E is for Essential Documents

Essential documents are an inescapable reality that every business and organisations must confront, and the most important being the Contract of Employment detailing an employee’s Terms and Conditions.

It is important that your employment contracts are up-to-date with employment legislation and are relevant to the needs of your business.  But there are a range of other documents, policies and procedures that are important for the smooth running of your business.

If you’re interested to know how we can help you with your employment contracts please visit our website


Can we give employees too much information?

I went to see a nutritionist this morning as I wanted some advice on my diet.  I spent 90 minutes talking about managing blood sugar levels, the impact antibiotics have on the gut, how the kinesthetic approach to  food tolerance testing works, and how stress impacts the digestive system.

This afternoon, I can’t remember any of the science behind her recommendations, but all I know is that I’m to abstain from all caffeine (coffee and diet coke feature a lot in my diet), eat more nuts and seeds, go wholemeal, eat a little less red meat and a little more white meat.

In my case, it doesn’t really matter how much of the science  I do or don’t remember, I’m clear about what my actions are.  But is this always the case with employees who are going through some kind of formal procedure?

I’ve been supporting two friends recently as they have been under threat of dismissal (one for gross misconduct, the other due to redundancy).  It’s been interesting being on the other side of the fence, seeing how hard it is for an employee to navigate the formal procedures we use in HR.

In the redundancy situation there were so many different options for my friend that it just confused the issue.  My cynical mind thinks that the organisation used my friend’s confusion to their benefit, trying to persuade her to take a voluntary severance (VS) over what appeared to be a clear case (to me) of compulsory redundancy.  Obviously, the VS package was the cheaper option for the organisation.  The more questions my friend asked (following our conversations), the more information she received. Even for me, it felt like wading through treacle at times.

In the other case, the employee hadn’t realised what the allegations were that had been made against her when she was suspended.  Having reviewed the documentation she received, they did inform her – but she just hadn’t heard or understood.  Despite being supported by her union, she was given very little information on what was happening to her, what the next steps were, and how she could best prepare.

When I’m talking to employees I try to give them the full picture , including the worse case scenario.  If employees are going through organisastional change, I tell them from the start of the process that it might end in redundancy.   I inform witnesses in disciplinary investigations that their interview notes or statements might end up being public documents should the case get to an Employment Tribunal.  I think it’s important, so that employees can prepare themselves and make the right decisions based on the long-term view.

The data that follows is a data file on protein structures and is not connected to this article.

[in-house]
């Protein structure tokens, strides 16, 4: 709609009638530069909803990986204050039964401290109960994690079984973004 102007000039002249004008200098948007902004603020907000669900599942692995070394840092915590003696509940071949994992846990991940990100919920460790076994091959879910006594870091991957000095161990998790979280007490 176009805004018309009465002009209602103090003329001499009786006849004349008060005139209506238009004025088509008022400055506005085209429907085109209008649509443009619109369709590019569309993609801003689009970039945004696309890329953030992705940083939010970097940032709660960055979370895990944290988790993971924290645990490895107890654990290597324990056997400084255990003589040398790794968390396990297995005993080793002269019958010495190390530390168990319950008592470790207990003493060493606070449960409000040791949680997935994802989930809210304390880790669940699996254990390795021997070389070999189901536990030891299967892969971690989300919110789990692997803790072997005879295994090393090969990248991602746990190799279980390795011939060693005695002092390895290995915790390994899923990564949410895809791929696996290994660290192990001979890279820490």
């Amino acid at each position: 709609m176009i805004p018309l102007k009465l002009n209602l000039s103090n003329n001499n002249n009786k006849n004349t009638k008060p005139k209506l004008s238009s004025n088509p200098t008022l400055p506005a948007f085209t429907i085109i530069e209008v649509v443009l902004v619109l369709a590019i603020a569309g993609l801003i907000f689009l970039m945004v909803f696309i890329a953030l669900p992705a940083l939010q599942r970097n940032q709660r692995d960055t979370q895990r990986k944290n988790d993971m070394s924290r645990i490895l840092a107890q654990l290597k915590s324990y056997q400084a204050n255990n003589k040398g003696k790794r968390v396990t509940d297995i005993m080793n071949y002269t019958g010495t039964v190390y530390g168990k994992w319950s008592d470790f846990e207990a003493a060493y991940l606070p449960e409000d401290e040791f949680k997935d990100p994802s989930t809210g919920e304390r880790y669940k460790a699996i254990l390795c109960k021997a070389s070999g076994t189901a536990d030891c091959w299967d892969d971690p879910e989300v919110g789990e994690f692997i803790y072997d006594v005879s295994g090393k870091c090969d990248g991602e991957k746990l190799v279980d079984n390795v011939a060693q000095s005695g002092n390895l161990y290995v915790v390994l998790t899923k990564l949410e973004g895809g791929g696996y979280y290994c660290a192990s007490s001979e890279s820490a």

But how much do employee’s really take on board when we bombard them with this information at a difficult and stressful time in their employment?  Whilst we might follow-up any conversation in writing, do employees really read the finer details?  How much more should an employer do once it’s met its legal implications?

There is the argument that employees have their trade union representative who can support them in such instances.  However, in my experience, the quality and experience of the union support is variable.  There are some great union reps, and others who I feel miss the point and confuse the issues – and it’s the employee that suffers.

Another approach is to keep on re-iterating the key information to the employee(s) concerned.  I could be wrong, but I’ve never heard of an employee tribunal being lost due to an employee being given too much information.

In the centre of all this is the need to consider each employee as an individual.  Each employee reacts to their situation differently.  In cases of gross misconduct, some staff show remorse whilst other don’t when faced with similar scenarios.  The threat of redundancy can be a positive or negative experience for employees -depending on their personal circumstances.

What I have learnt over the years is that it is impossible to pre-judge an employee’s reaction to redundancy or other dismissal situations.  I’ve also observed that employee’s will tell us when they’ve “got it” and will keep on asking questions when they haven’t.

And if an employee is still asking questions…….. the organisation hasn’t yet given them enough information.